At the forefront of modeling & simulation

A major challenge in the drug development process is drug attrition in Phase 2 clinical trials.  In fact, approximately 80% of new drugs that move into Phase 2 fail, wasting significant investment and time.  The major reason for failure is that the drug doesn’t show efficacy or is not safe.

Using Simcyp™ Quantitative Systems Pharmacology (QSP) to augment modeling and simulation helps tackle this issue.

  • QSP integrates quantitative drug data with knowledge of its mechanism of action
  • QSP models predict how drugs modify cellular networks in space and time and how they impact and are impacted by human pathophysiology
  • QSP facilitates evaluating complex, heterogeneous diseases such as cancer, immunological, and metabolic diseases that may require combination therapies

Per US FDA’s Issam Zineh,“QSP is arguably on an expedited pathway because of the very thoughtful work being conducted by drug development, regulatory and academic scientists. The impact of QSP is to de-risk a drug development program as it progresses.”

Our leading QSP scientific consultants partner closely with you to develop a QSP model and address key questions to de-risk your discovery and development program.

Bridging scientific gaps
  • Advance precision medicine: Plan which subpopulation to target before running that make-or-break Phase 2 trial. 
  • Increase likelihood of demonstrating drug efficacy:  Once we know how much drug is at the site of action, what pharmacological action will it have? 
  • Provide insight into mechanisms of toxicity: QSP determines the exposure at various organs to predict potential side effects. 
  • Perform “what if” scenarios:  Determine the likely efficacy of the drug, without having to do clinical investigation.
  • Support discovery of new drugs:  Using QSP models helps integrate the data being generated from the “omics sciences”

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Advancing combination immuno-oncology therapy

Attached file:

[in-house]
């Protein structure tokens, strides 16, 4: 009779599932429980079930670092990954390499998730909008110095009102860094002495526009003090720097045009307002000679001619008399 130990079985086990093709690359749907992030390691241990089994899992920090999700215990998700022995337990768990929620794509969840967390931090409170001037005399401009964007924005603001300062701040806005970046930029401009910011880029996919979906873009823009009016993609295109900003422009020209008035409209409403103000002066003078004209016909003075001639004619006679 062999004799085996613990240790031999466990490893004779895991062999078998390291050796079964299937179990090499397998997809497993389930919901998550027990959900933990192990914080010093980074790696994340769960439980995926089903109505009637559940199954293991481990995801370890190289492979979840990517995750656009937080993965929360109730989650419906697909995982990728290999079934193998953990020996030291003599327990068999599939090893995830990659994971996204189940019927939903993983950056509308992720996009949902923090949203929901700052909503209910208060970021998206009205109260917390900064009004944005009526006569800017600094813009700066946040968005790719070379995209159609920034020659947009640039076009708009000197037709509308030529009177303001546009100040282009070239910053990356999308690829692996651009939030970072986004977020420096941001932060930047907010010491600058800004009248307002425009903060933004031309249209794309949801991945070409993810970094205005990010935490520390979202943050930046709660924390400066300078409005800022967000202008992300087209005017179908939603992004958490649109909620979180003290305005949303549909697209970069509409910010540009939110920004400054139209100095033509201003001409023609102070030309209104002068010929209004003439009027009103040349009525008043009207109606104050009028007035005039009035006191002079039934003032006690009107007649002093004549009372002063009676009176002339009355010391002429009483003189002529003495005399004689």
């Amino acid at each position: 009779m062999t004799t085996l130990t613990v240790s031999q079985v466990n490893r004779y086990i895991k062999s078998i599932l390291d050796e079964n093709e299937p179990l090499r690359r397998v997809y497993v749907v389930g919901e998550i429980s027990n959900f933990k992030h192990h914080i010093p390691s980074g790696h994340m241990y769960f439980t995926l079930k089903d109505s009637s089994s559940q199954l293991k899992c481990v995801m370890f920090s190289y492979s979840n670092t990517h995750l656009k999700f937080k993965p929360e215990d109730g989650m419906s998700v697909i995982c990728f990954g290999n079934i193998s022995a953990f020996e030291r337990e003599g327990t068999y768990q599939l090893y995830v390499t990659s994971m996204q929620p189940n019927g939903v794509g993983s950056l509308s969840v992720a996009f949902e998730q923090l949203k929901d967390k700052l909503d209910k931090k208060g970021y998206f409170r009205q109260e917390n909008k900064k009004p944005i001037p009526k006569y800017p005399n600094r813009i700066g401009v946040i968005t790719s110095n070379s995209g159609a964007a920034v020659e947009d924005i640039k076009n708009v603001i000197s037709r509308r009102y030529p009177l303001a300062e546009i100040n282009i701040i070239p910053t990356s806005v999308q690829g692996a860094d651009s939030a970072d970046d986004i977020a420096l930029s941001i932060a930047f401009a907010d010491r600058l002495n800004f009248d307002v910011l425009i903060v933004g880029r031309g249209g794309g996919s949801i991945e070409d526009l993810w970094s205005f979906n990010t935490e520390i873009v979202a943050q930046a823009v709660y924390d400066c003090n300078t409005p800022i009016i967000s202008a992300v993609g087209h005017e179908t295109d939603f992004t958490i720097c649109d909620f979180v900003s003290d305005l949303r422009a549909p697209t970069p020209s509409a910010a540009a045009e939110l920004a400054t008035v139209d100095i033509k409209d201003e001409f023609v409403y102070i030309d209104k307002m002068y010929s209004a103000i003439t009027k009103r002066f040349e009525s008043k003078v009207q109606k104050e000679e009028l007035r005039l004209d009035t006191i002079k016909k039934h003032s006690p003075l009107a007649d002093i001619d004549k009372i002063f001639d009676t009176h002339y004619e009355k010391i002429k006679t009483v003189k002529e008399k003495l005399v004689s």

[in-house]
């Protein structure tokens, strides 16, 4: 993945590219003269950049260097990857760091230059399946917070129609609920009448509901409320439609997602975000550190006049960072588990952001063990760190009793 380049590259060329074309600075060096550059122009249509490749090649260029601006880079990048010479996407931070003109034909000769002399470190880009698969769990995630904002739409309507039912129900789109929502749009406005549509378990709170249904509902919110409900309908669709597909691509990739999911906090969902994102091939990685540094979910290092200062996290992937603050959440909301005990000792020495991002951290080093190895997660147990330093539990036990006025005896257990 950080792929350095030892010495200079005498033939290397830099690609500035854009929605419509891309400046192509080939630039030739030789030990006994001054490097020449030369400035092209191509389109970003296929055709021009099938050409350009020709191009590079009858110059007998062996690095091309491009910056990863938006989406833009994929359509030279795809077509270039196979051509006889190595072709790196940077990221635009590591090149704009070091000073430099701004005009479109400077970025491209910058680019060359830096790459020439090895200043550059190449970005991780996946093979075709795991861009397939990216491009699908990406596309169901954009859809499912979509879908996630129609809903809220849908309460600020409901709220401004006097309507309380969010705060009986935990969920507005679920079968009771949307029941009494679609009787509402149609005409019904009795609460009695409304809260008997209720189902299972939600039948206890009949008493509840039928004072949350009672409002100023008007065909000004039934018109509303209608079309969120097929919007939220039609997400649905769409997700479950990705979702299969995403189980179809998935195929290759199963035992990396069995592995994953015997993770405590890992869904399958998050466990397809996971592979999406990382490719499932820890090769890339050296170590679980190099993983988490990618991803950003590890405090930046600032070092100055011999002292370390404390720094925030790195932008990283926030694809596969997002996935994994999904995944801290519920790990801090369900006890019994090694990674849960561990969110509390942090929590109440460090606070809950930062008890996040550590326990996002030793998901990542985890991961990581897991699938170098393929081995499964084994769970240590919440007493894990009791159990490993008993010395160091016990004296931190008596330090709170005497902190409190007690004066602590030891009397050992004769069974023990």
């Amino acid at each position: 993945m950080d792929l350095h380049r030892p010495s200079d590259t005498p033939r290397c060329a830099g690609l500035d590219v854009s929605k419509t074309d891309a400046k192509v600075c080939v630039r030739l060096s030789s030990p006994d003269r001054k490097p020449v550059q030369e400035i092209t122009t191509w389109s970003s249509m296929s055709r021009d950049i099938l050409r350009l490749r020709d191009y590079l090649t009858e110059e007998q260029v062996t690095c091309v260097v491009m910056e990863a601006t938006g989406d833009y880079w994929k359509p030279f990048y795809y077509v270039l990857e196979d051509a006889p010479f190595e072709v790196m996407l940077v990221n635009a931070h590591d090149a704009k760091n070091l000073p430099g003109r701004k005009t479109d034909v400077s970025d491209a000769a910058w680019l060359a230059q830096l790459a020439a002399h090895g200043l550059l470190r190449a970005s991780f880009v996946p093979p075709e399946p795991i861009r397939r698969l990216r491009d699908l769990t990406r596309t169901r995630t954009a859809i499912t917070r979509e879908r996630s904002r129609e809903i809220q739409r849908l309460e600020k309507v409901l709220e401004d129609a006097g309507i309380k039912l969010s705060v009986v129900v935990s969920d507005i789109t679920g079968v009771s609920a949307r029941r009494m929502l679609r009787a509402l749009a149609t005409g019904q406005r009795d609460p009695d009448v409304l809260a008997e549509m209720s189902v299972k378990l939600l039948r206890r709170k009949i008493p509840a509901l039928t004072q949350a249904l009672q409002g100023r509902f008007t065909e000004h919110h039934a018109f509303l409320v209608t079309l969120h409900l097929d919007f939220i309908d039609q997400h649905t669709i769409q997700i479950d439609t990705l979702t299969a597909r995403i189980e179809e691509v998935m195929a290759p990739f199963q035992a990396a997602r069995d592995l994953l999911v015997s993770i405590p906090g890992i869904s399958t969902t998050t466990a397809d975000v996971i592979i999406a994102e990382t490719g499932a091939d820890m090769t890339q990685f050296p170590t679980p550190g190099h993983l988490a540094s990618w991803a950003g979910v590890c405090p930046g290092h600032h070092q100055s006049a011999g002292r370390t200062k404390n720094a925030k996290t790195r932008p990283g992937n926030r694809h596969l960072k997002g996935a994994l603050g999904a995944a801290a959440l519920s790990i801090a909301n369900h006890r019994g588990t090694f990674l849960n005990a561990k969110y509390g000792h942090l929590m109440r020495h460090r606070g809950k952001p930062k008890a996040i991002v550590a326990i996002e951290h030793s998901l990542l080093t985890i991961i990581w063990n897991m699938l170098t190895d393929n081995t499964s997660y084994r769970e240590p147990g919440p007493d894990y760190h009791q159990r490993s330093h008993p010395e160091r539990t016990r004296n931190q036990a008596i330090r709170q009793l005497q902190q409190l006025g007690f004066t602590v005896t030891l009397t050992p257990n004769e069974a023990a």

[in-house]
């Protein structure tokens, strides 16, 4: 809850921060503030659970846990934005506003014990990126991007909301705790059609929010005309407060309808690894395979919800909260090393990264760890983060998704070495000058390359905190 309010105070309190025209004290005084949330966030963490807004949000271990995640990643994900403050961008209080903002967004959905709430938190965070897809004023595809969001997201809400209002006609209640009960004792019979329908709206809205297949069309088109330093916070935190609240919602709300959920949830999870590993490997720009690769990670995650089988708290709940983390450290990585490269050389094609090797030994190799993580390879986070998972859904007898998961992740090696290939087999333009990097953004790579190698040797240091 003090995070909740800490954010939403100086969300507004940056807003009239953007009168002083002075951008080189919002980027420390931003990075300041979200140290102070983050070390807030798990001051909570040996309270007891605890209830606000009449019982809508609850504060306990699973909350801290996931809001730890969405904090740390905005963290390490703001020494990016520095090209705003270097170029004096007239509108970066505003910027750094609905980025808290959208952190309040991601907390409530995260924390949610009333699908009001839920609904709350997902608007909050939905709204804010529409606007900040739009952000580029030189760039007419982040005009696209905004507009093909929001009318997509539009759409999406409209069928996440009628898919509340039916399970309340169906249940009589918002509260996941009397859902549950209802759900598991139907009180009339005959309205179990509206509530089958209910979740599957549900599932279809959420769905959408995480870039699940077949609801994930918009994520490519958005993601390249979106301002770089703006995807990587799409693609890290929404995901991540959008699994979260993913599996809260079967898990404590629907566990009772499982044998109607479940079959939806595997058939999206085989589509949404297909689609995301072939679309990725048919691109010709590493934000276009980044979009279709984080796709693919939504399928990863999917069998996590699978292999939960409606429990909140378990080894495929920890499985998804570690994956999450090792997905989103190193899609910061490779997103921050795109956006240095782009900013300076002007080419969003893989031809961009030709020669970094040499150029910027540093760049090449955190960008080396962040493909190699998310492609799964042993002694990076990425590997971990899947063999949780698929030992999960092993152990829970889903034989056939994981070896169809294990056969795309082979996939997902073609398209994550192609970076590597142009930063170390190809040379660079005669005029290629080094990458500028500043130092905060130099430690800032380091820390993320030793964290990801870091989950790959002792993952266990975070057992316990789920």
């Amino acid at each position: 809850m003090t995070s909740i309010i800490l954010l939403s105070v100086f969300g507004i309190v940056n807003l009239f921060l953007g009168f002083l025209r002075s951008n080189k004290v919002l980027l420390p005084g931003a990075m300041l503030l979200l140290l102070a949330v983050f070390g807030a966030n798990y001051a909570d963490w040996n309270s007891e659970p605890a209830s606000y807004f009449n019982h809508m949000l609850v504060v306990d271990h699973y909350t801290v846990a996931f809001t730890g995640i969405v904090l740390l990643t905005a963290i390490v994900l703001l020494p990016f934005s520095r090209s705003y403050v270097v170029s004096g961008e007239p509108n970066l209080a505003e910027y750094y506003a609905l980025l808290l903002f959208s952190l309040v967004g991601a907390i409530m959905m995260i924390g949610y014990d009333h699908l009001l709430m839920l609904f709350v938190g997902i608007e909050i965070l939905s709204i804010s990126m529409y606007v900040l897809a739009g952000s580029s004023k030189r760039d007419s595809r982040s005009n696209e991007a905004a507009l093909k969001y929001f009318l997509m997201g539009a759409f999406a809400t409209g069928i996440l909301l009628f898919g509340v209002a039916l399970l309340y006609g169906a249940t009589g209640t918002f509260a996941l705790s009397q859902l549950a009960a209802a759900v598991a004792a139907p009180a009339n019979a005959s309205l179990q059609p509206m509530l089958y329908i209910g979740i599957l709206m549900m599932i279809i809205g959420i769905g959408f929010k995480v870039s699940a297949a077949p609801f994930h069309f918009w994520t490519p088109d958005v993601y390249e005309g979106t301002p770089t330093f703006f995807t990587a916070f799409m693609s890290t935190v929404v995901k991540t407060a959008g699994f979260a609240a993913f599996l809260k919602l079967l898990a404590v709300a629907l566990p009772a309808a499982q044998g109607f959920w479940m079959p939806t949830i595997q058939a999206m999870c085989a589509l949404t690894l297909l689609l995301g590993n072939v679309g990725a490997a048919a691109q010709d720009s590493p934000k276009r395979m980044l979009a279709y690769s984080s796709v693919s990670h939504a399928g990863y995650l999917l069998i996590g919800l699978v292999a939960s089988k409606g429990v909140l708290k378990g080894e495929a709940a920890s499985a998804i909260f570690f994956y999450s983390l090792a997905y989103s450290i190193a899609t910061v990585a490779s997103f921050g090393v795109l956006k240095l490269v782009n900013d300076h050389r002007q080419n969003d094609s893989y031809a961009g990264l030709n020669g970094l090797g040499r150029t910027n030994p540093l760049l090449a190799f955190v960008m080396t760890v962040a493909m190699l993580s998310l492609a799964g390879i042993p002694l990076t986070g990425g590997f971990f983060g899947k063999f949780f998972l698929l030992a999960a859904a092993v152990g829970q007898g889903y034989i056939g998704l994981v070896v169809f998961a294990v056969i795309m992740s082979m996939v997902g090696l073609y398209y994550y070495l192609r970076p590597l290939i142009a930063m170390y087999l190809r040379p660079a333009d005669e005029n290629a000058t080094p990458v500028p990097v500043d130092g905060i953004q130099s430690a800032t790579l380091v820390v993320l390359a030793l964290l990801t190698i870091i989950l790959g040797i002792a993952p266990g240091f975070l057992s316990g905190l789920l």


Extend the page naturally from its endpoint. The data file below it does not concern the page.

Traditionally, pre-clinical studies are used to test potential IO combinations. Promising data from these preclinical studies can then be moved into clinical development.

Unlike other therapeutic areas where preclinical models can be used fairly confidently to guide development, oncology models with immunological complexities have limited translational value. A QSP approach may better predict effective drug combinations, especially to more accurately correlate the physiological differences between preclinical models and human patients. 

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Tackling immunogenicity with QSP

Although success of biologics has been demonstrated, there are inherent operational and technological challenges associated with this complex class of drugs. One of these challenges—immunogenicity (IG)—has become a key area of regulatory interaction.

Immunogenicity is defined by the FDA as the propensity of the therapeutic protein to generate immune responses to itself and to related proteins, or to induce immunologically-related adverse clinical events

A QSP-based approach can help to predict and
better manage immunogenicity and guide clinical and regulatory decision-making in biologics drug development.

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Piet van der Graaf, PharmD, PhD Senior Vice President, Quantitative Systems Pharmacology

With over 20 years of experience working in the pharmaceutical industry at Sanofi and Pfizer, Piet brings considerable skill and experience to QSP projects and contributes to the strategic development of Certara.  He is also Editor-in-Chief of CPT: Pharmacometrics & Systems Pharmacology.

Cesar Pichardo, PhD Head of QSP Consultancy

Cesar has more than 20 years of experience developing biological, physiological, and medical models for lifestyle interventions, drug development, mortality risk, and actuarial science. He obtained a Chemical Engineering (MEng) and a MSc in Systems Engineering (Control Theory) from Simon Bolivar University (Venezuela), followed by completing a PhD in Applied Mathematics from Ecole Centrale de Lille (France).